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Lest We Forget: HIV/AIDS and Queer Theatre and Performance in Canada

Published online by Cambridge University Press:  06 February 2015

Extract

Lest We Forget, my current research project at Concordia University, critically analyses the history of queer theatre and performance as it intersects with the HIV/AIDS epidemic in Canada. Stretching over three decades and taking the country's bilingualism into consideration, its objectives are to study the aesthetic variety and political complexity of plays and performances that attend to the epidemic and to identify the multiple challenges faced by theatre artists and activists. Furthermore, the project explores the methodological and historiographical challenges when studying HIV/AIDS theatre and performance in a Canadian context.

Type
Forum: Contemporary Queer Theatre and Performance Research
Copyright
Copyright © International Federation for Theatre Research 2015 

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References

1 Although the project considers material in both English and French, due to the limitation of space this short article limits itself to a few anglophone examples.

2 Rayside, David, Queer Inclusions, Continental Divisions: Public Recognition of Sexual Diversity in Canada and the United States (Toronto: University of Toronto Press, 2008)CrossRefGoogle Scholar.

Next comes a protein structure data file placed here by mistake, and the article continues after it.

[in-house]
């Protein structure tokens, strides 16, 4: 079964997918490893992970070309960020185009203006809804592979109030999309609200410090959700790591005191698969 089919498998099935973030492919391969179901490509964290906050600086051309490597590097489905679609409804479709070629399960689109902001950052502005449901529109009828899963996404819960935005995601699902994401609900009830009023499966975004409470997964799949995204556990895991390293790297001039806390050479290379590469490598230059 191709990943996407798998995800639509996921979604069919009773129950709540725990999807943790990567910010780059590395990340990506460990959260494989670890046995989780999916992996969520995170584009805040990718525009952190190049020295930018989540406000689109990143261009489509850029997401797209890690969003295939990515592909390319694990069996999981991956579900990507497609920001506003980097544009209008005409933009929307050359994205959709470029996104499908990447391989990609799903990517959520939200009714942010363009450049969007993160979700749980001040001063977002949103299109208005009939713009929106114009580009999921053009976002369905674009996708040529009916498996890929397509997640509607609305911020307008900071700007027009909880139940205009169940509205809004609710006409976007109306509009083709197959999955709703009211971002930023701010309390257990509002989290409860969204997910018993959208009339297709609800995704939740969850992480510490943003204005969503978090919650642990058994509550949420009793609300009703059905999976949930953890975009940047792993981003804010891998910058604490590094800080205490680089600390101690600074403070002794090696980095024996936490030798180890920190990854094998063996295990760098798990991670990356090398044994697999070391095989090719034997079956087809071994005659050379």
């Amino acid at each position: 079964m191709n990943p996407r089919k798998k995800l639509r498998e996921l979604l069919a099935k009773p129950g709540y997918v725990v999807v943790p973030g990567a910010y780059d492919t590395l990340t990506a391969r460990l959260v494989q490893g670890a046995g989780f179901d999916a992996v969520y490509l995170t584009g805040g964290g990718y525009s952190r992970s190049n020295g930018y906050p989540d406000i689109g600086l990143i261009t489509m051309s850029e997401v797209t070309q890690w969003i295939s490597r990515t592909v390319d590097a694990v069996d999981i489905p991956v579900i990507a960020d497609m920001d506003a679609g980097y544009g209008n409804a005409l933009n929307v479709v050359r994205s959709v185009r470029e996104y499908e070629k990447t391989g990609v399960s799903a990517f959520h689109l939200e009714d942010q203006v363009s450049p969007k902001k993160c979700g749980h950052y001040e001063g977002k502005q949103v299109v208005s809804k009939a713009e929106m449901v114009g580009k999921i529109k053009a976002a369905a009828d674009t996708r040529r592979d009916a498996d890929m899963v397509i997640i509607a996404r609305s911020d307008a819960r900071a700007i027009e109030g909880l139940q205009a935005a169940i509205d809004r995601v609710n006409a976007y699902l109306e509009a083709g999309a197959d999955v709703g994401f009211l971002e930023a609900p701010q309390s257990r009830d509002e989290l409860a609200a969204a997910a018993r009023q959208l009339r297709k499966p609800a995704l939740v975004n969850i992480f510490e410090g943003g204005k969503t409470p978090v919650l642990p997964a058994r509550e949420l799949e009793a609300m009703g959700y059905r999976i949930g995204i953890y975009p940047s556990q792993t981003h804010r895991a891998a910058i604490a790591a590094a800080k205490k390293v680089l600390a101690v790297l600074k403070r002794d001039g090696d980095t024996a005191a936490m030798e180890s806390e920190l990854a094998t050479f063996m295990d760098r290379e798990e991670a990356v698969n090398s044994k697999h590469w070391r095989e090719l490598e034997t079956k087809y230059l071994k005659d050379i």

3 Tim McCaskell, ‘A Brief History of AIDS Activism in Canada’, Socialist Worker, 24 November 2012, at http://socialistworkercanada.com, last accessed 1 October 2013.

4 Wallace, Robert, ed., Making, Out: Plays by Gay Men (Toronto: Coach House, 1992)Google Scholar.

5 Carlson, Marvin, The Haunted Stage: The Theatre as Memory Machine (Ann Arbor: University of Michigan Press, 2001)CrossRefGoogle Scholar; Castiglia, Christopher and Reed, Christopher, If Memory Serves: Gay Men, AIDS, and the Promise of the Queer Past (Minneapolis: University of Minnesota Press, 2012)Google Scholar.

6 Gindt, Dirk, ‘Queer Embodied Absence: HIV/AIDS and the Creation of Memory in Gordon Armstrong's Blue Dragons and Daniel MacIvor's The Soldier Dreams’, Journal of Canadian Studies, 48, 2 (Spring 2014), pp. 122–45CrossRefGoogle Scholar.

7 ‘Poster Virus’, at http://postervirus.tumblr.com, accessed 9 May 2014; ‘Visual AIDS’, at www.visualaids.org, last accessed 9 May 2014.

8 Gilbert, Sky, Rope Enough (Toronto: Playwrights Canada Press, 2005)Google Scholar; Gilbert, , I Have AIDS! (Toronto: Playwrights Canada Press, 2010)CrossRefGoogle ScholarPubMed.

9 ‘HIV Stigma’, at www.hivstigma.com, last accessed 9 May 2014.

10 Gilbert, Sky, ‘Drag Queens on Trial: A Courtroom Melodrama’, in Painted, Tainted, Sainted: Four Plays by Sky Gilbert (Toronto: Playwrights Canada Press, 1996Google Scholar; first published 1985), pp. 19–85, here p. 75.

11 Gilbert, I Have AIDS!, p. 16.

12 Halperin, David M. and Traub, Valerie, ‘Beyond Gay Pride’, in Halperin, David M. and Traub, Valerie, eds., Gay Shame (Chicago: The University of Chicago Press, 2009), pp. 340, here p. 9Google Scholar.

13 Gindt, Dirk, ‘“Your Asshole is Hanging Outside of Your Body?”: Excess, AIDS, and Shame in the Theatre of Sky Gilbert’, in Skelly, Julia, ed., The Uses of Excess in Visual and Material Culture, 1600–2010 (Burlington and Aldershot: Ashgate, 2014), pp. 249–76Google Scholar.

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